Trump's nightmare week
Good morning! It’s Monday, December 19, 2022. The 2024 elections are 687 days away.
Thanks for your understanding over the last 10 days, as WUTP took a brief pause during my final exams. I’m happy to report that all my tests are over, every paper is written, and the first semester of my junior year is in the books.
I don’t like taking off from WUTP during newsworthy periods, but juggling the newsletter and school — always a challenge — can get particularly hard during finals, so I appreciate your understanding and your patience.
The newsletter will be back in your inbox all week, during what will be an unusually week before Christmas, partly for reasons I’ll outline below. My plan is then to take next week off — which will hopefully be an actually quiet one, with the president and Congress both out of town — and then return the week after, just in time for the new Congress to be sworn in.
Previewing Trump’s nightmare week
Since announcing his 2024 presidential campaign, former President Donald Trump has had some pretty bad weeks. There was Attorney General Merrick Garland’s announcement, in November, that (another) special counsel had been appointed to investigate him. Then, the following week, there was the controversy sparked by his dinner with two of America’s most prominent anti-semites.
And then there was the first week in December, when many Republicans rebuked him for calling for the “termination” of the U.S. Constitution and his family business was convicted of criminal tax fraud. CNN dubbed it the “kind of week [that] could break Donald Trump.”
Get ready for another bad Trump week, as a pair of House committees prepare to release long-awaited fruits of their investigations into him. Let’s break down what to expect:
➞ MONDAY: After a year and a half of investigating the Capitol riot, the House January 6th committee will hold its final public meeting at 1 p.m. Eastern Time today. On the agenda: Voting to criminally refer Trump to the Justice Department.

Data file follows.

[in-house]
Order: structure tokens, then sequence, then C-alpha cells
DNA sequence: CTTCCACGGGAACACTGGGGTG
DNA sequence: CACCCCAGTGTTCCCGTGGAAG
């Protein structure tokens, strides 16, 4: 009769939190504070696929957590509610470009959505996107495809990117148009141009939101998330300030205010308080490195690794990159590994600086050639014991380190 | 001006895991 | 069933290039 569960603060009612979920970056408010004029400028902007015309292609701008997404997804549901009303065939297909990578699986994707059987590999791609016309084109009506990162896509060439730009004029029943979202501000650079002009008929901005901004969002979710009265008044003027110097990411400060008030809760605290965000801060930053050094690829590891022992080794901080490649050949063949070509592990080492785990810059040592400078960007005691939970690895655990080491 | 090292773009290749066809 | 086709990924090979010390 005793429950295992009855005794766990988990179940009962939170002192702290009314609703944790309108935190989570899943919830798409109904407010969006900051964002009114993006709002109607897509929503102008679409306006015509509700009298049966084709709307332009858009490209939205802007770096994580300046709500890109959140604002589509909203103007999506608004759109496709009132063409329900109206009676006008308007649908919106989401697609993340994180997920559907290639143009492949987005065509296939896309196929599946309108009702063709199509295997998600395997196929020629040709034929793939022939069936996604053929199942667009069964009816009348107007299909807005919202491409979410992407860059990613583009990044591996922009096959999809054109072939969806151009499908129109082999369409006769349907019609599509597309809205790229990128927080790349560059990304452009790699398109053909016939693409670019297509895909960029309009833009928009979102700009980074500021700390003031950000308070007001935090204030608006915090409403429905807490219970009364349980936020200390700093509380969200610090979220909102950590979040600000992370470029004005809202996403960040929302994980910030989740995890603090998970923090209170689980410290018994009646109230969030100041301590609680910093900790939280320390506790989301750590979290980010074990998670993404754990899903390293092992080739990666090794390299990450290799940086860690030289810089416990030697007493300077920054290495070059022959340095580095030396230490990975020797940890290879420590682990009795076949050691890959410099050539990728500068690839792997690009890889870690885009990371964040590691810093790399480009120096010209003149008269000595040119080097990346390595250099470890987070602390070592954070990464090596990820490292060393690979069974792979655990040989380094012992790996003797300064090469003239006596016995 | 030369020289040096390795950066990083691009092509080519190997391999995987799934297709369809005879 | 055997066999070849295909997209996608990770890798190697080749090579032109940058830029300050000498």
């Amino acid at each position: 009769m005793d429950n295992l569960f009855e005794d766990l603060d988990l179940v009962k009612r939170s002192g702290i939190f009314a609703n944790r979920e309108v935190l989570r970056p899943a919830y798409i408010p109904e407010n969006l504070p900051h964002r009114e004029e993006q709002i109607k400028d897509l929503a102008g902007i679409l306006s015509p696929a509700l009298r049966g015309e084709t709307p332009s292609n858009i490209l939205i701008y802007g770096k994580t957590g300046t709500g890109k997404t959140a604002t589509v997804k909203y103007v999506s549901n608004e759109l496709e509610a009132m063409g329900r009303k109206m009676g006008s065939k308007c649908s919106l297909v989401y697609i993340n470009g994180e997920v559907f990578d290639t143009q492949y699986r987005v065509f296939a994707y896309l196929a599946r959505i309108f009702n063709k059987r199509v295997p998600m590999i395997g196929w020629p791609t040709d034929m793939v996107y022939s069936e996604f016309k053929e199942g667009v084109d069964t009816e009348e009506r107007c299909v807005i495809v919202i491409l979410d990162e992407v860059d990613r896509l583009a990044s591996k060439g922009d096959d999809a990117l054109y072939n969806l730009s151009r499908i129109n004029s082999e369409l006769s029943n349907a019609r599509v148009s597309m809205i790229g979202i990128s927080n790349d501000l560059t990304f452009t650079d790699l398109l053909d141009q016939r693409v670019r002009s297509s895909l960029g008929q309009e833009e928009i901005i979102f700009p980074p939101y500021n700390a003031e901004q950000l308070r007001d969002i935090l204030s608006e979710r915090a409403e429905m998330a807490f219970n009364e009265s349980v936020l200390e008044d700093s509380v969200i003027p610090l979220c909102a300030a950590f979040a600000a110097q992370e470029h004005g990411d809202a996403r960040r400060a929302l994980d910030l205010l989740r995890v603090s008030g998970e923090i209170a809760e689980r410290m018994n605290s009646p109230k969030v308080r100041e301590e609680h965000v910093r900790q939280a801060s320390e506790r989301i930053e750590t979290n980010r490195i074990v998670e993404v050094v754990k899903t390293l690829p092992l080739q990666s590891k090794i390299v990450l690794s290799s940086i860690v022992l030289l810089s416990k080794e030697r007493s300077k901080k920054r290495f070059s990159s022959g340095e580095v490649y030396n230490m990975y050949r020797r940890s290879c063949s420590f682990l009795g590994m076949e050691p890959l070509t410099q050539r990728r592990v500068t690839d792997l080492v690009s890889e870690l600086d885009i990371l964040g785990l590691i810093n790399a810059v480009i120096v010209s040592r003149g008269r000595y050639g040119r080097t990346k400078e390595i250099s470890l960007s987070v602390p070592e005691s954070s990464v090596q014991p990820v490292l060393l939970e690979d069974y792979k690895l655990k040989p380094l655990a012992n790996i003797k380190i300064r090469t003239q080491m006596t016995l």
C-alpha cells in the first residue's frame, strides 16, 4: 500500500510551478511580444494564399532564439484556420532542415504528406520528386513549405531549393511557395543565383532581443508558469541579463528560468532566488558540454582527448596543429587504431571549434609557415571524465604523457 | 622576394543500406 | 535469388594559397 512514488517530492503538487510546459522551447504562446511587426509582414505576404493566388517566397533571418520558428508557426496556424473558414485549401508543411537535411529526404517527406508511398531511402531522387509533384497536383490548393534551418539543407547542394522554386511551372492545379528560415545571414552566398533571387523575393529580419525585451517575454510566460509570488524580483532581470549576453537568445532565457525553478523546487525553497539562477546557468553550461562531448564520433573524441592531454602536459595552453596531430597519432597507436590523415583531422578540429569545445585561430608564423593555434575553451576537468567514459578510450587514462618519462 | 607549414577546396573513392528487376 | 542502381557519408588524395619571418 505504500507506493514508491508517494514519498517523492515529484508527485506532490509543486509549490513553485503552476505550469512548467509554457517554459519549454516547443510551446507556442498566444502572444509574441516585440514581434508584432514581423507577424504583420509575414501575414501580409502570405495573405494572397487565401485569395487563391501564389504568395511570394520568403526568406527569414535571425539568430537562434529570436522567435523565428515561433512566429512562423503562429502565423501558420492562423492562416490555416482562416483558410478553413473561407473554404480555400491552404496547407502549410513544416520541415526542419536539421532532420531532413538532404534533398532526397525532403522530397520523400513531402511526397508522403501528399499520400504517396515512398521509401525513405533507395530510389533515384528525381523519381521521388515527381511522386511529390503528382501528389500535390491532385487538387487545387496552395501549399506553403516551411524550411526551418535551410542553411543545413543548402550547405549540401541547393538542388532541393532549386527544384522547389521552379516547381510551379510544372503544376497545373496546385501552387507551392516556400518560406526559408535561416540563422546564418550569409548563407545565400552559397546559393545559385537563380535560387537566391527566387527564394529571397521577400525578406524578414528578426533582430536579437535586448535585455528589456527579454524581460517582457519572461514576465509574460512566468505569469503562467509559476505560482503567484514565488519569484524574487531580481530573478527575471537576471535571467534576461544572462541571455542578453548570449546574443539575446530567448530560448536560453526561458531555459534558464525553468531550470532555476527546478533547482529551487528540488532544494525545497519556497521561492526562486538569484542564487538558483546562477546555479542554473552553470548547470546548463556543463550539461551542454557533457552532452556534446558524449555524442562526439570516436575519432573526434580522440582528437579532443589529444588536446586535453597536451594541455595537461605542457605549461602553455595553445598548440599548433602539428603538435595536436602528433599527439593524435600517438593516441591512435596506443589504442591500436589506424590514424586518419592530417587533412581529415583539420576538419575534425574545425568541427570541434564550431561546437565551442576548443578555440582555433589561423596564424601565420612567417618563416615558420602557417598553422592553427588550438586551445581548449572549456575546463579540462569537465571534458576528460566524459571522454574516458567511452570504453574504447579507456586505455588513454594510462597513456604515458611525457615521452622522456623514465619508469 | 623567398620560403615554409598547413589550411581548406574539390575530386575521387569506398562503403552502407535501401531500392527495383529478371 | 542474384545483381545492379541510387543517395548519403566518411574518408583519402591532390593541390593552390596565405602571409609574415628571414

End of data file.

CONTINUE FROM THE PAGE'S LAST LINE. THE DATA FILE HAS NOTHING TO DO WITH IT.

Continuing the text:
Per Politico, the panel is expected to recommend Trump be charged for violating three statutes: 18 U.S.C. 2383, for allegedly inciting insurrection; 18 U.S.C. 1512(c), for allegedly obstructing an official proceeding, and 18 U.S.C. 371, for allegedly engaging in conspiracy to defraud the United States.
Although the referral will be historic — it’s the first time a congressional panel has recommended criminal charges against a former president — it will hold no actual legal weight. Special Counsel Jack Smith, appointed by Garland, is already investigating Trump for January 6th and will continue to. However, in the course of making the criminal referral, the committee could release new evidence previously unseen by the public and possibly even by the DOJ. Watch today’s meeting
➞ TUESDAY: The House Ways and Means Committee will put a bow on an investigation that has been going on even longer than the January 6th probe. The committee labored for more than three years to obtain copies of Trump’s tax returns from the IRS, and finally — after an order from the Supreme Court — succeeded in its quest last month.